Cousy scored only ten points on 4-for-14 shooting from the field, but led his team with seven assists. In the critical third quarter Neil Johnston, the Philadelphia Warriors center, scored 15 points; three of his baskets directly resulted from Cousy’s passes.

Cousy controlled the game with his ball-handling dexterity and electrified the crowd with his behind-the-back dribbles. He took home his second All-Star Game MVP trophy.

After the game, Cousy chided Sharman about the long basket. He asked Sharman, "Don’t you ever pass?"

- - Andrejs Penikis, NBA.com

1958 -- Bob Pettit, MVP, 28 points, 26 boards, first MVP from a losing team.

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Bob Petit's performance wins him the MVP

Bob Pettit of the St. Louis Hawks put in one of the monster performances of NBA All-Star Game history, in the highest scoring All-Star Game to date. Pettit set records in scoring (28 points) and rebounding (26). It is worth noting that Pettit accomplished all this (1) with a cast on his left wrist and (2) against Bill Russell, of the Boston Celtics, thought by many to be the greatest defensive center the game has ever known. His effort was rewarded with the All-Star Game MVP award – the first time a member of the losing squad was so honored in the eight year history of the game. Pettit’s individual achievements were not enough, though, as his West squad fell, 130-118.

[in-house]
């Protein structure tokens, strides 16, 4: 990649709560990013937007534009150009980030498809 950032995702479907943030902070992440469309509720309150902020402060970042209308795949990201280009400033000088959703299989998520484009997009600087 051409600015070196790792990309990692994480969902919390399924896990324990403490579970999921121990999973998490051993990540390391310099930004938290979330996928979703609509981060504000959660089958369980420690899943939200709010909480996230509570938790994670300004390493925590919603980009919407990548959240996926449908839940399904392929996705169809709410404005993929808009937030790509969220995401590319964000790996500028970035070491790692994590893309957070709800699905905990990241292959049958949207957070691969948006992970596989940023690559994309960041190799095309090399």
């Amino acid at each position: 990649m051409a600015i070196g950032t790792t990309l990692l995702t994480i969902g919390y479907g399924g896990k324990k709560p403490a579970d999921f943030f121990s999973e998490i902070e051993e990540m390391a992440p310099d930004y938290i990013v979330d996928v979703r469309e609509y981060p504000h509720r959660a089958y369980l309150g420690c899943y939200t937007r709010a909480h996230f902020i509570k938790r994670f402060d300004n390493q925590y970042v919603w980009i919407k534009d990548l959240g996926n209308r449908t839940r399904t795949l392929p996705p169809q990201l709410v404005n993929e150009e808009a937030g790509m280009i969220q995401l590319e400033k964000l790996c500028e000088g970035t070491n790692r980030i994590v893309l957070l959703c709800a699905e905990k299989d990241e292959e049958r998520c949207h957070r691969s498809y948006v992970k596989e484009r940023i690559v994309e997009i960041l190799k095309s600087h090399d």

The lead see-sawed back and forth in the first half. Paul Arizin of the Philadelphia Warriors chipped in 15 first half points to keep his squad in the game when no one else seemed to have the spark. He came away with high-scorer honors for the East team with 24.

But the East picked it up in the second half. Boston Celtics star Bob Cousy, playing in his eighth All-Star Game, led the East to victory, as he had in previous All-Star Games. As impressive as his game stats were (20 points, 10 assists, 5 rebounds), his leadership was key. Cousy scored 16 of his points in the second half and ignited a defensive effort that smothered the West’s potent offense.

- - Andrejs Penikis, NBA.com

1959 -- Pettit and Baylor became first players to tie for MVP honors.

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NBA Photos
Bob Petit shared his second MVP with Elgin Baylor (pictured)

Rookie Elgin Baylor (Minneapolis Lakers) and veteran Bob Pettit (St. Louis Hawks) put on quite a show. Baylor finished with 24 points, 11 rebounds and one assist, while Pettit tallied 25 points, 16 rebounds and five assists. For the first time in All-Star Game history two players shared the MVP award, each garnering 25-1/3 votes. The dynamic duo led their West squad to a comfortable 124-108 win.

The West led by nine at the half, but the East did not give up. Four minutes into the fourth quarter the West’s lead had dwindled to five. But when Boston’s Bill Russell came in, Pettit took off. In forty seconds Pettit racked up two three-point plays, giving his squad a lead that the East could not overcome. Paul Arizin (Philadelphia Warriors) led the East in scoring, with 16. Dolph Schayes (Syracuse Nationals) had the only double-double for the East, with 13 points and 13 rebounds.

The victory must have been especially sweet for Ed Macauley, who coached the West to only their third victory in nine games. He won the MVP award in the very first All-Star Game. In 1956 Red Auerbach, coach of the East team (and the Boston Celtics), traded away Macauley, the first Celtic superstar, to get the rights to Bill Russell.

- - Andrejs Penikis, NBA.com